- Your assigned Urban Forestry Tree Inspector will help you select a tree that both maximizes the available growing space and that is unlikely to cause damage to the sidewalk or interfere with sight lines and utilities. If your tree selection meets these "Right Tree, Right Place" criteria the Tree Inspector may approve a different species for planting.
Where can I buy trees of the required size?
- Visit our list of nurseries for business that sell trees that meet the caliper size requirements.
Why can't I plant a street tree in a site less than three feet wide?
- A healthy street tree needs enough soil and space to thrive. Soil provides the necessary water, oxygen, and nutrients to sustain the tree. Space above and below is needed to accommodate a tree’s biological imperative: to grow! In too narrow a space, a tree will inevitably come into conflict with sidewalks, roads, and stop signs. Decades of urban forestry research and practice have found that trees planted in sites that are too small are more likely to die, damage infrastructure, and increase public safety hazards. In accordance with national practice, Portland’s planting standards require that right-of-way sites must be at least three feet wide to accommodate a tree. If your right-of-way planting site is too small to grow a tree, look to your yard for an alternative site. Front yard trees also shade sidewalks and capture stormwater, plus with access to more soil and space they will support healthier trees that require less care and maintenance.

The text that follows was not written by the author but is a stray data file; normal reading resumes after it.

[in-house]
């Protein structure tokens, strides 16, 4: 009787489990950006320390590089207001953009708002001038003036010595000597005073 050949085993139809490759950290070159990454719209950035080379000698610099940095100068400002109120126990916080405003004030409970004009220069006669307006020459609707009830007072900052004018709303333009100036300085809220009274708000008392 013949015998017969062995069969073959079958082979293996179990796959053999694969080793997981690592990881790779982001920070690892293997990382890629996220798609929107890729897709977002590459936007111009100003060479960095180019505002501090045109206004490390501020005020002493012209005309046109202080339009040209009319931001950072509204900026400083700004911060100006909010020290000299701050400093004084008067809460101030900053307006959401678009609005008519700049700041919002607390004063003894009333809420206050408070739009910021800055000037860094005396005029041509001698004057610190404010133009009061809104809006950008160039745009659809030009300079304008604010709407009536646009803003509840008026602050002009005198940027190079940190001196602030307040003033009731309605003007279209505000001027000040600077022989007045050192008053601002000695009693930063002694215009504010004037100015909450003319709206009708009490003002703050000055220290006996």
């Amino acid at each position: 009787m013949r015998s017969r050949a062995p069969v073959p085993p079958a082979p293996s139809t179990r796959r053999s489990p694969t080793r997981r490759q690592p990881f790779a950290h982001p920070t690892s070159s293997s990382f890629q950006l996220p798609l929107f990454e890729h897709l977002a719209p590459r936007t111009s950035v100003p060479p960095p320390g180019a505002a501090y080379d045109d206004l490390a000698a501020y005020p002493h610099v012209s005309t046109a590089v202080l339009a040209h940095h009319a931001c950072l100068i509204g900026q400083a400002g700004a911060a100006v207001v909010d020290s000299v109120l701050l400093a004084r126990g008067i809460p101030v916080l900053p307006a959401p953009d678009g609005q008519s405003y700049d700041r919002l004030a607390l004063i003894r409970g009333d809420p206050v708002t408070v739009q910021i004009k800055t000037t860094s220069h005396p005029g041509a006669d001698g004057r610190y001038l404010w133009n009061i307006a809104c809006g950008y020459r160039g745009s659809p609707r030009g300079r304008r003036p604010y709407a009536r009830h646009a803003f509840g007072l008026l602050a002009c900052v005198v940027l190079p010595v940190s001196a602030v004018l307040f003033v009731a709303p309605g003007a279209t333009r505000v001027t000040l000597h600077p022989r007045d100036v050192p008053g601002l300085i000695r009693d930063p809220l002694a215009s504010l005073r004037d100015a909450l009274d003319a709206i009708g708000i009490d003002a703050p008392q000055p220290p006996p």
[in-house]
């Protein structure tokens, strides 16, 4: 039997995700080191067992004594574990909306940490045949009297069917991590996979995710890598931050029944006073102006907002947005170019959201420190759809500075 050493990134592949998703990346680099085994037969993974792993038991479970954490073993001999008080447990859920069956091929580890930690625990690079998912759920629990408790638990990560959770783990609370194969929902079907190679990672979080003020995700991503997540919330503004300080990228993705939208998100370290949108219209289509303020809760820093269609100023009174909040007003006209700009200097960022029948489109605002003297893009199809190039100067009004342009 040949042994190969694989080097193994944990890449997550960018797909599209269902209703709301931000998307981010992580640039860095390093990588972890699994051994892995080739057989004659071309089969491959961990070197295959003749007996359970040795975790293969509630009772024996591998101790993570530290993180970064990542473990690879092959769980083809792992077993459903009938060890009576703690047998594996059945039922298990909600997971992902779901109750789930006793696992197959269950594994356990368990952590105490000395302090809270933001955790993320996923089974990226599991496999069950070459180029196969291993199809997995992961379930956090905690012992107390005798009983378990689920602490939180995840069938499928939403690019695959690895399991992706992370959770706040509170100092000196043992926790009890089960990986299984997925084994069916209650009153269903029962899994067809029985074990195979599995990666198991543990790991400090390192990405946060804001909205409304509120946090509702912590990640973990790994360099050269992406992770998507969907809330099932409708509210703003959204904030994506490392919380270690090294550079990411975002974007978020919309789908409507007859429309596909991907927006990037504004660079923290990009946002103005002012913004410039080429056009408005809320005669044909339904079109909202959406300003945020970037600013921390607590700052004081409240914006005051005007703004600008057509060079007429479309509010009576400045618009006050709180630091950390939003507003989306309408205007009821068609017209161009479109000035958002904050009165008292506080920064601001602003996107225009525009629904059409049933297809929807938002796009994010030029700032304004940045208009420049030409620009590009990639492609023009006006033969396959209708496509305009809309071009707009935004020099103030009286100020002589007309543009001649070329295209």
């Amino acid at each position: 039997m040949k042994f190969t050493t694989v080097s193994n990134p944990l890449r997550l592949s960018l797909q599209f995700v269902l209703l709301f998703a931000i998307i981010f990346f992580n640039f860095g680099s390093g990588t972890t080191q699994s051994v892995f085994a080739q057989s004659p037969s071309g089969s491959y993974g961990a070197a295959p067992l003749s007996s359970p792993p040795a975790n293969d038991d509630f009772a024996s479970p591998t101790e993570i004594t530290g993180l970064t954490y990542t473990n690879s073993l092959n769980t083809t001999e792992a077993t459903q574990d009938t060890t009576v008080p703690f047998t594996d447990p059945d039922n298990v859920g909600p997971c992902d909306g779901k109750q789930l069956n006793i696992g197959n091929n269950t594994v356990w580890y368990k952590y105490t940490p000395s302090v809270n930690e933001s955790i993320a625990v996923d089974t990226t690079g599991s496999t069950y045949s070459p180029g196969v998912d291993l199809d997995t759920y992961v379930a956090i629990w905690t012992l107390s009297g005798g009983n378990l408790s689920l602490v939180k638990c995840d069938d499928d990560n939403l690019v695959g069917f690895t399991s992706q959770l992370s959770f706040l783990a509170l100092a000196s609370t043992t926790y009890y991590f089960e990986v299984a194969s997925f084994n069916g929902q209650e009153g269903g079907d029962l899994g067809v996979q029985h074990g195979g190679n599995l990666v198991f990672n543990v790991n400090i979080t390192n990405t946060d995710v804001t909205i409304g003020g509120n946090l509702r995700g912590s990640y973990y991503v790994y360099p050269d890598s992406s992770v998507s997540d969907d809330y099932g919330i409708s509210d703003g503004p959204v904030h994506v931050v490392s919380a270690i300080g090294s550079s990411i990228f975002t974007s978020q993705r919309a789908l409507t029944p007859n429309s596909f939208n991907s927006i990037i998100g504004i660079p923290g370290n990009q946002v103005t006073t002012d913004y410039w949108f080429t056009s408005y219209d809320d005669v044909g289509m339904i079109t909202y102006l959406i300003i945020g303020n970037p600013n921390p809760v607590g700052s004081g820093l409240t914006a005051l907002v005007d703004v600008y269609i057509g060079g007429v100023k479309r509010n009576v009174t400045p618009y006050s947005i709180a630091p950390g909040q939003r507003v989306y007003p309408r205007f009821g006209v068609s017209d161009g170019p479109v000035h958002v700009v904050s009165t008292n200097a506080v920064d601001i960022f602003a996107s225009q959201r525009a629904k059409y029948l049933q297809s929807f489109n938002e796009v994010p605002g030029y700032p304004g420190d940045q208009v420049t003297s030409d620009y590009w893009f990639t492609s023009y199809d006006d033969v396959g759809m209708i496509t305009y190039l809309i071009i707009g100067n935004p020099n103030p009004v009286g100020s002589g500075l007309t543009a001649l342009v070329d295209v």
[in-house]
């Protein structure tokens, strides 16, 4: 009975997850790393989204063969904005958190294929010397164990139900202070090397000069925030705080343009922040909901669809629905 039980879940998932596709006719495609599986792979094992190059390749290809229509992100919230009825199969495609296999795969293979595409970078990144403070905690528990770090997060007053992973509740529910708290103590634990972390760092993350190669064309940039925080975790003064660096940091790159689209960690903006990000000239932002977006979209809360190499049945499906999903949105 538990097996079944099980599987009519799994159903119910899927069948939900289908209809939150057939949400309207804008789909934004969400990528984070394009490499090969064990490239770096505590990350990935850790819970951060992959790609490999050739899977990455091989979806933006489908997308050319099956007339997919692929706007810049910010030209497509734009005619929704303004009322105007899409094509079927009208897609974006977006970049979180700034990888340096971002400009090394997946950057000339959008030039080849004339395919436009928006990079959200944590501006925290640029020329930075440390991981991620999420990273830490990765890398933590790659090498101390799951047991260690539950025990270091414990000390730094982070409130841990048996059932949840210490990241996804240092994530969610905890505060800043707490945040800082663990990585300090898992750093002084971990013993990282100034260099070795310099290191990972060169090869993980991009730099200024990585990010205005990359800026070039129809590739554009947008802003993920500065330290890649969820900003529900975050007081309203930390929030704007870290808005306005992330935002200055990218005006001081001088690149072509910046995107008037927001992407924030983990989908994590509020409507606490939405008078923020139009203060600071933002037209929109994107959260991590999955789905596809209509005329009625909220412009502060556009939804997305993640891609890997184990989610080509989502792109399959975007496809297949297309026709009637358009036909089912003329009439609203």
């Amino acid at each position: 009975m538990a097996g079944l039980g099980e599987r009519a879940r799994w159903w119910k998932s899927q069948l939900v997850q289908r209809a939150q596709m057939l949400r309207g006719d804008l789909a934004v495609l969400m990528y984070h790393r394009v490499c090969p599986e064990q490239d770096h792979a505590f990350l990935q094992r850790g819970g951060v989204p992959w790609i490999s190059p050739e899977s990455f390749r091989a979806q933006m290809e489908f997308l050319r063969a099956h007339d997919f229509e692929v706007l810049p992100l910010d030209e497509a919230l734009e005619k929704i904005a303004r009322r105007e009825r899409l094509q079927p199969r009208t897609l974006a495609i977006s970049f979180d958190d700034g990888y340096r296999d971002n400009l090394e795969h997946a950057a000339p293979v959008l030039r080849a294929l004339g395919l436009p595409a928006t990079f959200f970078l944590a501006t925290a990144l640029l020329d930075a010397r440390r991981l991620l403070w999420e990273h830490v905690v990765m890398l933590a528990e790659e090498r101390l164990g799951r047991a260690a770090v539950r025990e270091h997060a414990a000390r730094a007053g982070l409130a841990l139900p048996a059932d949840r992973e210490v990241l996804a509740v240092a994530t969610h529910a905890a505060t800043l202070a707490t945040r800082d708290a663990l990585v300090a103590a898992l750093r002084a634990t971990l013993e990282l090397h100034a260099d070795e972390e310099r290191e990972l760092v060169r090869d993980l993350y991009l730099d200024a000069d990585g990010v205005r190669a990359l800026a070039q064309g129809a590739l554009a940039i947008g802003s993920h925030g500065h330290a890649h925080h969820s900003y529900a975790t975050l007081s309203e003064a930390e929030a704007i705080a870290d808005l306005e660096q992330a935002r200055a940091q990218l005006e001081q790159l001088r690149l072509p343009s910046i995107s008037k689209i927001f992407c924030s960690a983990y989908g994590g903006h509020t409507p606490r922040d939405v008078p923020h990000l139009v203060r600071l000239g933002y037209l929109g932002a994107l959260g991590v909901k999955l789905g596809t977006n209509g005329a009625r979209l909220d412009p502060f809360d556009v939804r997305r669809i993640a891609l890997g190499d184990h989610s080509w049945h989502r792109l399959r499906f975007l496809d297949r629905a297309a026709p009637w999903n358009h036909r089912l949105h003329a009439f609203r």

Where can I get help planting?
- Planting a 1.5-2.0 inch caliper tree can be done by the property owner, but larger trees will require assistance due to the weight of the tree and root ball. Visit Friends of Trees to see if this nonprofit plants in your neighborhood, see this list of City-sponsored planting programs, or see the Local Tree Care Providers list for contractors.
When is the best time to plant trees?
- Plant trees in the wet months between October 1 and April 30. For more details on planting, watering, and caring for your young tree visit the Planting and Care section.